In 2013, both insecticide seed treated and nontreated rice that did not receive a herbicide application exhibited similar heading percentages (91 and 85% for treated and nontreated rice, resp.) (Table 3). Similar to the results observed for rice canopy height, the addition of an insecticide seed treatment did provide some protection against delayed heading caused by low doses of glyphosate or imazethapyr. In cases where insecticide seed treated rice was also treated with glyphosate at 39.42, 78.76, or 157.54 g ae/ha, percent of heading was similar to the herbicide/insecticide control. However, the same effect for imazethapyr was only observed when rice was exposed to the lowest rates used in this experiment. In 2014, all treatments had 97 to 100% heading by 14 WAT.

Rice grain was harvested for the entire test when plots not treated with herbicide reached maturity. Rough rice grain yields for each treatment were adjusted to 20% moisture at the time of harvest. For the purposes of this study, a single harvest date was chosen to simulate a grower decision of when to harvest a rice field which contained varying degrees of damage. Therefore, at the time of harvest, plots which exhibited the most severe rice injury and reductions in canopy heights and percent of heading likewise resulted in the lowest yield. Yields in 2014 were overall higher than those in 2013 likely due to the increased growth resulting from warmer growing conditions. However, no differences among treatments existed. Conversely, in 2013, the addition of an insecticide seed treatment did provide some safening from glyphosate and imazethapyr with regard to its ability to maintain yield similar to plots not treated with a herbicide (Table 3). Likewise, the largest yield reductions were observed when the highest rates of glyphosate and imazethapyr were applied. With the addition of an insecticide seed treatment, yield increased significantly, as seen in other crops [10, 11]. Moreover, and in general terms, regardless of the seed treatment applied, yield tended to increase as application rate of either herbicide decreased.

4. Conclusions

The benefits of an insecticide seed treatment in rice have been well documented [14]. In work conducted over a 5-year period from 2007 to 2013, with multiple studies, it was determined that several different insecticide seed treatments resulted in positive net returns from 70 to 80% of the time, whether or not a specific insect pest was present. The ability of an insecticide seed treatment to reduce injury to rice from exposure to low doses of glyphosate and imazethapyr could be an additional benefit to growers by reducing yield losses. Although the safening response observed in 2014 was not as great as what was seen in 2013, the utilization of seed treatments will likely reduce rice injury and prevent delayed heading while protecting grain yield potential in situations where rice is exposed to low doses of the herbicides glyphosate or imazethapyr. Therefore, we fail to reject our hypothesis that an insecticide seed treatment in rice will be able to provide some safening effect from low doses of herbicides. This is a benefit not only to growers but also to extension personnel, industry representatives, and applicators alike by reducing the risk associated with misapplication in turn decreasing the number of complaints resulting from injurious exposure. Furthermore, the results herein confirm previous reports of insecticide seed treatments providing a safening effect from herbicide applications [11, 12, 15, 16]. This research aims to serve as a starting point in the understanding of the herbicide safening effect an insecticide seed treatment may provide in rice. Further research should be performed to evaluate the safening potential of other insecticide seed treatments on rice from low doses of other commonly applied herbicides that cause substantial crop injury. Future studies should also evaluate the potential for this safening effect in other commonly produced row crops.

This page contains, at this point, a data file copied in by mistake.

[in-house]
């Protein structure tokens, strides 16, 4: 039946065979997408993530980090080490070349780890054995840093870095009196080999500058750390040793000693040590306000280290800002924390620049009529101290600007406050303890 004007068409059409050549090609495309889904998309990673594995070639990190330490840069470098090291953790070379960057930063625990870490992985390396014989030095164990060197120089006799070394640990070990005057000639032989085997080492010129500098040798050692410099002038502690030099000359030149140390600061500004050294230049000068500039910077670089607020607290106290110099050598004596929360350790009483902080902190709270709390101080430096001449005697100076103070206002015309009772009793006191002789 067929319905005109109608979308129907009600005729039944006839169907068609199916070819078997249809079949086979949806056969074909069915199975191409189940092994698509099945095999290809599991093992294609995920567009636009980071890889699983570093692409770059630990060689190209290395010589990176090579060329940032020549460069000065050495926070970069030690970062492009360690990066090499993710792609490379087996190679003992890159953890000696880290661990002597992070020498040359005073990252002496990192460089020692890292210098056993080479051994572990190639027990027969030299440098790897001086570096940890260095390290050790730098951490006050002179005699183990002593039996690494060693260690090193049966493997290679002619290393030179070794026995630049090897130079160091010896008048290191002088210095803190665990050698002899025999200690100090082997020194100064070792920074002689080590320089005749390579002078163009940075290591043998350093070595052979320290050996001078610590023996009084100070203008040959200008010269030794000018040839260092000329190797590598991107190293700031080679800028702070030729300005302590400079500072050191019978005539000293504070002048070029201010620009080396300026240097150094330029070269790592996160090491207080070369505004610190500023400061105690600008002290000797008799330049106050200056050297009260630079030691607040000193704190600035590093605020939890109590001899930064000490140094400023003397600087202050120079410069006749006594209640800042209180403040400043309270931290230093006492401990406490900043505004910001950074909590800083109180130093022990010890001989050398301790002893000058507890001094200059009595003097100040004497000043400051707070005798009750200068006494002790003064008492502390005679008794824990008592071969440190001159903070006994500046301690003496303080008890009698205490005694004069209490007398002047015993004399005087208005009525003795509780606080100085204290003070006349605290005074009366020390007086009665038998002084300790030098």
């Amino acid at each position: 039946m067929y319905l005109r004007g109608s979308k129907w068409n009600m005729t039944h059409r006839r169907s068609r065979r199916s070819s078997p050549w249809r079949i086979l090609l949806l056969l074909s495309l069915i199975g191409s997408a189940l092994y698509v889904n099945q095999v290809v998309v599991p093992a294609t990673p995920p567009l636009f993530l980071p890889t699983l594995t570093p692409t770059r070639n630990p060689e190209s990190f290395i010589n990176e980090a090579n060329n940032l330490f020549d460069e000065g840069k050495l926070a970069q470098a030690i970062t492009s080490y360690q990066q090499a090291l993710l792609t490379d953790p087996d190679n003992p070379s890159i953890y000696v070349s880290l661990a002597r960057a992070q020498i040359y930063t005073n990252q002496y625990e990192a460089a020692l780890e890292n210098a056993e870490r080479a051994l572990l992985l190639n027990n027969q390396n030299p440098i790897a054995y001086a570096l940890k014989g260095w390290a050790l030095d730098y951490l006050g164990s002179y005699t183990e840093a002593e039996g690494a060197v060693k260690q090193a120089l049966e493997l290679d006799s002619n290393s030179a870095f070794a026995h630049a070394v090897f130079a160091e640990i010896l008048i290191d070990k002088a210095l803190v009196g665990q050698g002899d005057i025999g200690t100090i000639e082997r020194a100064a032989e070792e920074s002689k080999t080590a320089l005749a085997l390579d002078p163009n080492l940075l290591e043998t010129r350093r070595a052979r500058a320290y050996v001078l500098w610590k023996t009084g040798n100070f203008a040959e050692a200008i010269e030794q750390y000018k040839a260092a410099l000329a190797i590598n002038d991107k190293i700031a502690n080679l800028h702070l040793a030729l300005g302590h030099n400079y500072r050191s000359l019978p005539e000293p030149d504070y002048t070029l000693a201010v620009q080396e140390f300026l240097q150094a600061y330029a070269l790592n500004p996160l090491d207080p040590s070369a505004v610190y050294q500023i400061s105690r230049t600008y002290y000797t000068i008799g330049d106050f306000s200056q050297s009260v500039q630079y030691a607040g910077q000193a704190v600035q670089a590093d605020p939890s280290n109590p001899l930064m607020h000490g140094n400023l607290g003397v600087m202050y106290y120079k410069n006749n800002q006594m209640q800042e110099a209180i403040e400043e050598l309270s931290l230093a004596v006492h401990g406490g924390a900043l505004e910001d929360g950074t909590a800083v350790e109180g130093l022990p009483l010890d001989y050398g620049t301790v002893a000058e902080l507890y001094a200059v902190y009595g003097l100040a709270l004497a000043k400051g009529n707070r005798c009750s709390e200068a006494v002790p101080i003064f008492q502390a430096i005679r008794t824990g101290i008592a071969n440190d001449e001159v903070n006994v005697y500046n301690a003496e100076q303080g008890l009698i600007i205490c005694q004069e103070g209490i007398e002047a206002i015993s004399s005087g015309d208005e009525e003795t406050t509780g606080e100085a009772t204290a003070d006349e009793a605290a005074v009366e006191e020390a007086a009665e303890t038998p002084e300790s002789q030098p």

Competing Interests

The authors declare that they have no competing interests.


Support for this research was provided by the rice growers of Arkansas, administered by the Arkansas Rice Research and Promotion Board, and is greatly appreciated.